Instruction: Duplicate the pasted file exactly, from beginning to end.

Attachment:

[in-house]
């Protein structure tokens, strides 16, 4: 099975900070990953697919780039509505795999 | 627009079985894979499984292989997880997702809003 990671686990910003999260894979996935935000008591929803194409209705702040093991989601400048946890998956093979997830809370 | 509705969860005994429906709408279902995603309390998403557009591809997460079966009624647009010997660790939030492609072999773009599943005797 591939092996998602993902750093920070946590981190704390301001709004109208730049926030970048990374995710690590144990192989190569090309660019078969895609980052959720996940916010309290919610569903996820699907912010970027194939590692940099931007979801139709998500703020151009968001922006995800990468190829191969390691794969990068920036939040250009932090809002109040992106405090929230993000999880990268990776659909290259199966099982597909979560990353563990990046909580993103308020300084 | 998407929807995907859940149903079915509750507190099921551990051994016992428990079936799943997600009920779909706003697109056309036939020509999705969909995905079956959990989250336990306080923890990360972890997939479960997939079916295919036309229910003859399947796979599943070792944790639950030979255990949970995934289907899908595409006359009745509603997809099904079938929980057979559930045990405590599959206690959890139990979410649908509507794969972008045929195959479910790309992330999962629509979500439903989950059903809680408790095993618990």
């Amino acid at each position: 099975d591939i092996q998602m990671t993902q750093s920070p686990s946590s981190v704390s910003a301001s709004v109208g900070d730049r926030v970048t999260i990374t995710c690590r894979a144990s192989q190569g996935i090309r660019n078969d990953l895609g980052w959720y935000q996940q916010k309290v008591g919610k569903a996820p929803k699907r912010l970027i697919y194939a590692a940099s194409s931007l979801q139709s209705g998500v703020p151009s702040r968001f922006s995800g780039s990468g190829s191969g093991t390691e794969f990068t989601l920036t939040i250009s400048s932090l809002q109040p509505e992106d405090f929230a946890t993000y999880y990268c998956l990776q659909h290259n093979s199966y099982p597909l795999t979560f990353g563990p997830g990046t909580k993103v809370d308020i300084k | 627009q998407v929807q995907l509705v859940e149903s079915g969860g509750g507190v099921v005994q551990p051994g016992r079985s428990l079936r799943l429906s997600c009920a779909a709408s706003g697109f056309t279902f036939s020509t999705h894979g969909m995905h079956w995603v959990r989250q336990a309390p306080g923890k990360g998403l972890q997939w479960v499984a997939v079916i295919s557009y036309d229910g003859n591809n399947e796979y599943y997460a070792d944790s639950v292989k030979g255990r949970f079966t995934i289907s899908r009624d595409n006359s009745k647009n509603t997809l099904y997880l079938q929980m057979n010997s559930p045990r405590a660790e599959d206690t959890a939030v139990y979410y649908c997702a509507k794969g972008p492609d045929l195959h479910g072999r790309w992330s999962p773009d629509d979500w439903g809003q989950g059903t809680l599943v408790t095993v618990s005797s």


[in-house]
């Protein structure tokens, strides 16, 4: 099975900070990953697919780039509505795999 | 627009079985894979499984292989997880997702809003 990671686990910003999260894979996935935000008591929803194409209705702040093991989601400048946890998956093979997830809370 | 509705969860005994429906709408279902995603309390998403557009591809997460079966009624647009010997660790939030492609072999773009599943005797 591939092996998602993902750093920070946590981190704390301001709004109208730049926030970048990374995710690590144990192989190569090309660019078969895609980052959720996940916010309290919610569903996820699907912010970027194939590692940099931007979801139709998500703020151009968001922006995800990468190829191969390691794969990068920036939040250009932090809002109040992106405090929230993000999880990268990776659909290259199966099982597909979560990353563990990046909580993103308020300084 | 998407929807995907859940149903079915509750507190099921551990051994016992428990079936799943997600009920779909706003697109056309036939020509999705969909995905079956959990989250336990306080923890990360972890997939479960997939079916295919036309229910003859399947796979599943070792944790639950030979255990949970995934289907899908595409006359009745509603997809099904079938929980057979559930045990405590599959206690959890139990979410649908509507794969972008045929195959479910790309992330999962629509979500439903989950059903809680408790095993618990």
């Amino acid at each position: 099975d591939i092996q998602m990671t993902q750093s920070p686990s946590s981190v704390s910003a301001s709004v109208g900070d730049r926030v970048t999260i990374t995710c690590r894979a144990s192989q190569g996935i090309r660019n078969d990953l895609g980052w959720y935000q996940q916010k309290v008591g919610k569903a996820p929803k699907r912010l970027i697919y194939a590692a940099s194409s931007l979801q139709s209705g998500v703020p151009s702040r968001f922006s995800g780039s990468g190829s191969g093991t390691e794969f990068t989601l920036t939040i250009s400048s932090l809002q109040p509505e992106d405090f929230a946890t993000y999880y990268c998956l990776q659909h290259n093979s199966y099982p597909l795999t979560f990353g563990p997830g990046t909580k993103v809370d308020i300084k | 627009q998407v929807q995907l509705v859940e149903s079915g969860g509750g507190v099921v005994q551990p051994g016992r079985s428990l079936r799943l429906s997600c009920a779909a709408s706003g697109f056309t279902f036939s020509t999705h894979g969909m995905h079956w995603v959990r989250q336990a309390p306080g923890k990360g998403l972890q997939w479960v499984a997939v079916i295919s557009y036309d229910g003859n591809n399947e796979y599943y997460a070792d944790s639950v292989k030979g255990r949970f079966t995934i289907s899908r009624d595409n006359s009745k647009n509603t997809l099904y997880l079938q929980m057979n010997s559930p045990r405590a660790e599959d206690t959890a939030v139990y979410y649908c997702a509507k794969g972008p492609d045929l195959h479910g072999r790309w992330s999962p773009d629509d979500w439903g809003q989950g059903t809680l599943v408790t095993v618990s005797s």